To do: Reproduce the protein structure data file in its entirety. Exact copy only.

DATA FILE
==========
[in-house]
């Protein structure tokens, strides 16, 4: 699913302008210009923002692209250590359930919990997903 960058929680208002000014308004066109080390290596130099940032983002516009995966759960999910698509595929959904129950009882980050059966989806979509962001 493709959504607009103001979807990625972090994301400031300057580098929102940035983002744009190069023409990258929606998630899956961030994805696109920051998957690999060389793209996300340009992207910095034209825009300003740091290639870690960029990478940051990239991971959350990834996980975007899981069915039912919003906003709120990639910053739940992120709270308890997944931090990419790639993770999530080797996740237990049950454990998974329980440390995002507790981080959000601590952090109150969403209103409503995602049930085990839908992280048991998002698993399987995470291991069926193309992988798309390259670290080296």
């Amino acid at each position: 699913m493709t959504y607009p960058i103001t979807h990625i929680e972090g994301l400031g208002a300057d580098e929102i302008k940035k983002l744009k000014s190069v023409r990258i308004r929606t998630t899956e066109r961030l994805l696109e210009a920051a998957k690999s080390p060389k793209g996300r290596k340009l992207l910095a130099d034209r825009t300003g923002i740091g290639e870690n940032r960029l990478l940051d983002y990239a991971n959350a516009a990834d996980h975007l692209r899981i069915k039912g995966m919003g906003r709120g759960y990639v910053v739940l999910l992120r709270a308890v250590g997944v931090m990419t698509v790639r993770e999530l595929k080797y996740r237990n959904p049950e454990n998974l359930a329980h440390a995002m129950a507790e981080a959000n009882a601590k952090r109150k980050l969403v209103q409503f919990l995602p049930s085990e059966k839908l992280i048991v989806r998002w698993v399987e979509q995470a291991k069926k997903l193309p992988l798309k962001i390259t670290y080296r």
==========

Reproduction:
[in-house]
């Protein structure tokens, strides 16, 4: 699913302008210009923002692209250590359930919990997903 960058929680208002000014308004066109080390290596130099940032983002516009995966759960999910698509595929959904129950009882980050059966989806979509962001 493709959504607009103001979807990625972090994301400031300057580098929102940035983002744009190069023409990258929606998630899956961030994805696109920051998957690999060389793209996300340009992207910095034209825009300003740091290639870690960029990478940051990239991971959350990834996980975007899981069915039912919003906003709120990639910053739940992120709270308890997944931090990419790639993770999530080797996740237990049950454990998974329980440390995002507790981080959000601590952090109150969403209103409503995602049930085990839908992280048991998002698993399987995470291991069926193309992988798309390259670290080296």
């Amino acid at each position: 699913m493709t959504y607009p960058i103001t979807h990625i929680e972090g994301l400031g208002a300057d580098e929102i302008k940035k983002l744009k000014s190069v023409r990258i308004r929606t998630t899956e066109r961030l994805l696109e210009a920051a998957k690999s080390p060389k793209g996300r290596k340009l992207l910095a130099d034209r825009t300003g923002i740091g290639e870690n940032r960029l990478l940051d983002y990239a991971n959350a516009a990834d996980h975007l692209r899981i069915k039912g995966m919003g906003r709120g759960y990639v910053v739940l999910l992120r709270a308890v250590g997944v931090m990419t698509v790639r993770e999530l595929k080797y996740r237990n959904p049950e454990n998974l359930a329980h440390a995002m129950a507790e981080a959000n009882a601590k952090r109150k980050l969403v209103q409503f919990l995602p049930s085990e059966k839908l992280i048991v989806r998002w698993v399987e979509q995470a291991k069926k997903l193309p992988l798309k962001i390259t670290y080296r």